It's been a weird Spring. The wind usually picks up in April and the water temps are usually cold. Low 50's. It's not uncommon to get the windiest runs of the year in April. But not this April. That's the bad news.
But the good news is that things are looking better. A pressure gradient formed north of San Francisco and created small craft advisories and blustery conditions in the outer waters. It blew up a decent short interval wind swell and combined with the Salinas Valley thermal low served up 20kt. plus winds for the Four Mile to Mitchell's Cove North Coast downwind run.
We put the word out on the Santa Cruz Paddleboard Association Facebook page, and sent out an email blast the day before the run. Six paddlers showed up the next day at Mitchells for the shuttle up to Four Mile. This was the first of run season for about half of us (including a prone paddler) and everyone was pumped and stoked to be out there again.
Thanks to Scott at Covewater Paddle Surf in Santa Cruz for offering up the 2014 SIC F-14 Wide Glide (without A.S.S. active steering system) for me to demo. Covewater co-worker Keith knew a lot about the board and gave me a few pre-paddling tips that turned out to be right on. He also made a very good case for taking the FCS 10 inch Weed Fin instead of the stock SIC fin, so I did. I was skeptical at first because even though the fin is billed as a "kelp" fin, it's 10 inch depth had me concerned. But the fin has substantial rake and is very narrow with a thin foil, which finally made me more curious than skeptical. The fin is well constructed with carbon fiber and looks like it could take a beating, which at that depth it probably would sooner or later. The final selling point though is the fin shape itself, with that deep 10 inch depth and the narrow base carried throughout for holding the tail in and acting as a pivot point when maneuvering on the bumps, glides and waves of a downwinder. I was intrigued and I took it with me. I'm glad I did. In addition to the excitement of the first downwind run of the season, I was jacked to try the new Wide Glide and to see how it compared to my Angulo Shaka.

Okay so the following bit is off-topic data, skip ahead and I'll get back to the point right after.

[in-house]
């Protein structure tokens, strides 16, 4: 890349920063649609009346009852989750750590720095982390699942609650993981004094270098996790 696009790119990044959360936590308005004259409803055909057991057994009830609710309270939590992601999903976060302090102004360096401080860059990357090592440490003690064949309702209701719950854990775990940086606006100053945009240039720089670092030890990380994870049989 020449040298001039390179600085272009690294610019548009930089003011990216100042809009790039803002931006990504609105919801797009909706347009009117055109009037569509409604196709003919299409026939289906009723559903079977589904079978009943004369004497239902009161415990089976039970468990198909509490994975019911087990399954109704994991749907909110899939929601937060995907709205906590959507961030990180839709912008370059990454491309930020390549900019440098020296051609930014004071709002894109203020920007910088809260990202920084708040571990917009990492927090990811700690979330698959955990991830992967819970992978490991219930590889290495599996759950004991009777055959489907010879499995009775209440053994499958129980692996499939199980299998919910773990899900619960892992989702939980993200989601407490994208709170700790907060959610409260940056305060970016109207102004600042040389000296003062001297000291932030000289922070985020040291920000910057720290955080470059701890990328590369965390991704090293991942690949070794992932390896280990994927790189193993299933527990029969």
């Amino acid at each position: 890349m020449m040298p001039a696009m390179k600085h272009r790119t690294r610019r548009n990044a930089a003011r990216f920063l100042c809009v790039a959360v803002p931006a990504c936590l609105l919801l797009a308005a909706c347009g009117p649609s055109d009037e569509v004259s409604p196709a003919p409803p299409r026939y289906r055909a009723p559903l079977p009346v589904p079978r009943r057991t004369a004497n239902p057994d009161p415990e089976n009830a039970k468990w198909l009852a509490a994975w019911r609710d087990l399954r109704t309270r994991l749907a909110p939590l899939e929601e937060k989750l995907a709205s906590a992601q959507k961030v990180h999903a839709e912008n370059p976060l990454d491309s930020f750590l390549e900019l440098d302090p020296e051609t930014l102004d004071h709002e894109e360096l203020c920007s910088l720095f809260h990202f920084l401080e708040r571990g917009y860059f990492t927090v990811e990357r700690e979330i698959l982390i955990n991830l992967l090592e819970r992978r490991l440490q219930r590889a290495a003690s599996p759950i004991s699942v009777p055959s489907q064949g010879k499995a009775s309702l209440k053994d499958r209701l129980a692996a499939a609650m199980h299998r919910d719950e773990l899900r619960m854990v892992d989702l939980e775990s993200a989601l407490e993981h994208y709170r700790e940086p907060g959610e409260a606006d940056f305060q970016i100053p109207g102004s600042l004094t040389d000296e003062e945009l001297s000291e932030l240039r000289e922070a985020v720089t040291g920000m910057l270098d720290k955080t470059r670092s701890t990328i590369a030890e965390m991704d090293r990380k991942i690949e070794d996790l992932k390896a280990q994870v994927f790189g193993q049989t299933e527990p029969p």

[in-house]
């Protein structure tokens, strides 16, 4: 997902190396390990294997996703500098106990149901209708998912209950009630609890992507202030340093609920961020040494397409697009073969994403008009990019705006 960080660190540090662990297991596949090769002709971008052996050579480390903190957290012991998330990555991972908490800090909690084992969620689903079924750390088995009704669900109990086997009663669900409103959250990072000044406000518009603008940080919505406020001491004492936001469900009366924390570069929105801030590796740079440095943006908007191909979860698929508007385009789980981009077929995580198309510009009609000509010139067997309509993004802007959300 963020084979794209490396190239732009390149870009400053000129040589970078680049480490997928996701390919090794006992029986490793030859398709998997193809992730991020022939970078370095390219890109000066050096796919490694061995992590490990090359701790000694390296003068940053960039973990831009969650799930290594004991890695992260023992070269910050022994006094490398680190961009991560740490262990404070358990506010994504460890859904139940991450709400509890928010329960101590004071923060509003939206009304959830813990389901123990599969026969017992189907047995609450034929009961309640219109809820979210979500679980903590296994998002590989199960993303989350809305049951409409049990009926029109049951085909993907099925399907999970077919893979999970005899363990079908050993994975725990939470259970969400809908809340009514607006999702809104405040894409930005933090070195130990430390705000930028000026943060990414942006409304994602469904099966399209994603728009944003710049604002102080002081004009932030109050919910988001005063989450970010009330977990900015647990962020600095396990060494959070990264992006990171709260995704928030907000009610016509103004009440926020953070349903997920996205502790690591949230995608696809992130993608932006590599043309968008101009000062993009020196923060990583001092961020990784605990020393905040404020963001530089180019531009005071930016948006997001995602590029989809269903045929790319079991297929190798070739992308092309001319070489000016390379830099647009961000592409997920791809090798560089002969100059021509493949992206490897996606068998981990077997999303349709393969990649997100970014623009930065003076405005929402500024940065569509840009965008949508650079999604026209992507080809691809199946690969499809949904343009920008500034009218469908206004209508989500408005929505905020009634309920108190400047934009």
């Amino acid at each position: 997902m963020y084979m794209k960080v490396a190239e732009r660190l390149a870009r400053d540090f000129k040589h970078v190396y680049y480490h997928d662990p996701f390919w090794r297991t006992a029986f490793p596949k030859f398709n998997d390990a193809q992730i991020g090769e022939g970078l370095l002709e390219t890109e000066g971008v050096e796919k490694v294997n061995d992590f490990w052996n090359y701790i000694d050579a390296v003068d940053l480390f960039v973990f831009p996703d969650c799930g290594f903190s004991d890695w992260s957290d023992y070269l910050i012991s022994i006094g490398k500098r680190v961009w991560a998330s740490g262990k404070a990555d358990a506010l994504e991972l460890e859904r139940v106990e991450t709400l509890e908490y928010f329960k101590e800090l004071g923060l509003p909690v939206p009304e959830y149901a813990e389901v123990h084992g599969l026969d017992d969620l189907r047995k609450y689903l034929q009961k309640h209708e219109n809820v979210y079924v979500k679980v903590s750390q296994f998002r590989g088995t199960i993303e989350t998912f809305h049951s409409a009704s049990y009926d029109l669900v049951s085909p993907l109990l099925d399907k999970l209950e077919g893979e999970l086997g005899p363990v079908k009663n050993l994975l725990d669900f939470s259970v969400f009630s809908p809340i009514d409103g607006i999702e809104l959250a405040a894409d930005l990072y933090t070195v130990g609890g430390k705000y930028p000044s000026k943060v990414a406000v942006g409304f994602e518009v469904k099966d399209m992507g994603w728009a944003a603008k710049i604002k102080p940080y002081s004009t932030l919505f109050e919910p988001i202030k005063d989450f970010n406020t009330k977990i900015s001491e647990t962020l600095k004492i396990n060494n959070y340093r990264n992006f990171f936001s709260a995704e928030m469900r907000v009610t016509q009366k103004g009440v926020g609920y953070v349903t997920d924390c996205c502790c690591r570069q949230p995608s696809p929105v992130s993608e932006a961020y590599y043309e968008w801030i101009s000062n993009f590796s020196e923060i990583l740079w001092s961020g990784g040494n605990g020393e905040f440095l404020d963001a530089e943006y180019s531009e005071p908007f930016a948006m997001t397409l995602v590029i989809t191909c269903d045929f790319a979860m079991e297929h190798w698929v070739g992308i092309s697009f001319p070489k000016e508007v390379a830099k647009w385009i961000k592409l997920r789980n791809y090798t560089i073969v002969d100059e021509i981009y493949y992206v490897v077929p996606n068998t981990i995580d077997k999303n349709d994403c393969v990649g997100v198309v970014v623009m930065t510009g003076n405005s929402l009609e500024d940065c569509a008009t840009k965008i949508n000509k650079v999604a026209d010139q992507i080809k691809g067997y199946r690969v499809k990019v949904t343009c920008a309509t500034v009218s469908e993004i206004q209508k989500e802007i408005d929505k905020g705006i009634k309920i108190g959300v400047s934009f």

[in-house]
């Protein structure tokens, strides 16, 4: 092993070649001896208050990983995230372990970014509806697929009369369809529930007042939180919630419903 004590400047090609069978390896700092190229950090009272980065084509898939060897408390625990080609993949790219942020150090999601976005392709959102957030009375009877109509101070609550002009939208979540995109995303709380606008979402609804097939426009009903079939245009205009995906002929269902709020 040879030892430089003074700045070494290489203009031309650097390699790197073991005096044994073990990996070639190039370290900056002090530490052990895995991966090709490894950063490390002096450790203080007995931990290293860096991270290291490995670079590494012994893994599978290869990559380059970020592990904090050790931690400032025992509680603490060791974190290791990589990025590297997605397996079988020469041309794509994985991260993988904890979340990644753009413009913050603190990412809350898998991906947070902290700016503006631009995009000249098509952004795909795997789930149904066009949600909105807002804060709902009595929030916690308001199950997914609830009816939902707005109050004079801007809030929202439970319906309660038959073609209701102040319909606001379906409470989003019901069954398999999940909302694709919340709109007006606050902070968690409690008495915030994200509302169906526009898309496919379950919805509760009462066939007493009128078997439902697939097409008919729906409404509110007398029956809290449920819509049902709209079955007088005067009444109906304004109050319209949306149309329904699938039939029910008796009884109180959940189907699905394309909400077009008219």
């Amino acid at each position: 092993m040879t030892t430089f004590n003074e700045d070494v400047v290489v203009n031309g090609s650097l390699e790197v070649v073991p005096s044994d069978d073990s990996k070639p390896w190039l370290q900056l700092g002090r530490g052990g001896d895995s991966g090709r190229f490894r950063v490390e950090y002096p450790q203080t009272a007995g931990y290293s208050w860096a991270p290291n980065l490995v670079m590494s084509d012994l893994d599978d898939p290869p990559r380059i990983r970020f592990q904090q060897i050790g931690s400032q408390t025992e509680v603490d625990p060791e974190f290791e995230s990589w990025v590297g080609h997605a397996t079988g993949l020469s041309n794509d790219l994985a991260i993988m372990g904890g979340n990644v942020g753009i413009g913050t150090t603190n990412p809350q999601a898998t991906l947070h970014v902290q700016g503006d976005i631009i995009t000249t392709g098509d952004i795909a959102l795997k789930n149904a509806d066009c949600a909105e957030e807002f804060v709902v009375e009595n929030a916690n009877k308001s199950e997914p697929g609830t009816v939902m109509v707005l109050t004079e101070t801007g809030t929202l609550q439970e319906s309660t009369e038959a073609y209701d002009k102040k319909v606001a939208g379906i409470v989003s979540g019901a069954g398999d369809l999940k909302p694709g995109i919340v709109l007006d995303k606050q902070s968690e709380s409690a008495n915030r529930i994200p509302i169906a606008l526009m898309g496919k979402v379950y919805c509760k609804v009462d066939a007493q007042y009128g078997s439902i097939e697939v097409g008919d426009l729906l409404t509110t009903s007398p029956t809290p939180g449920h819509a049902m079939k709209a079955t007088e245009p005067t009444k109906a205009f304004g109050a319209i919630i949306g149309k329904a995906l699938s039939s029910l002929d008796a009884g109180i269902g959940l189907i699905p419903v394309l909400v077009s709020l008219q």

By the time we got our shuttle preferences in order and arrived at the highway-side lot at Four Mile the wind was cranking. Two person board offloading is a must unless you want your high value SUP peeling off and cartwheeling into 65 mph traffic on Highway One. We staged up in the field adjacent to the lot and paired up for the buddy board carry down to the beach. When it's windy, solo carrying a downwind board the third of a mile trail walk to the beach is a challenge few really want to accept.
A quick safety briefing and basic orientation to the paddle out, the reefs (and adjacent surf), and the kelp beds prefaced our launch at 2:32PM. Everyone paddled out in front of me and I was the last to hit the water. When the wind is pumping rarely am I able to hug the channel's north side kelp bed long enough to avoid the massive south side kelp bed. Today was no exception and even though I put in my first 500 strokes on the lee side of the board, I soon found myself losing the battle against the wind and side chop and heading for the kelp beds. No worries I told myself. This is a good test of the weed fin. It was.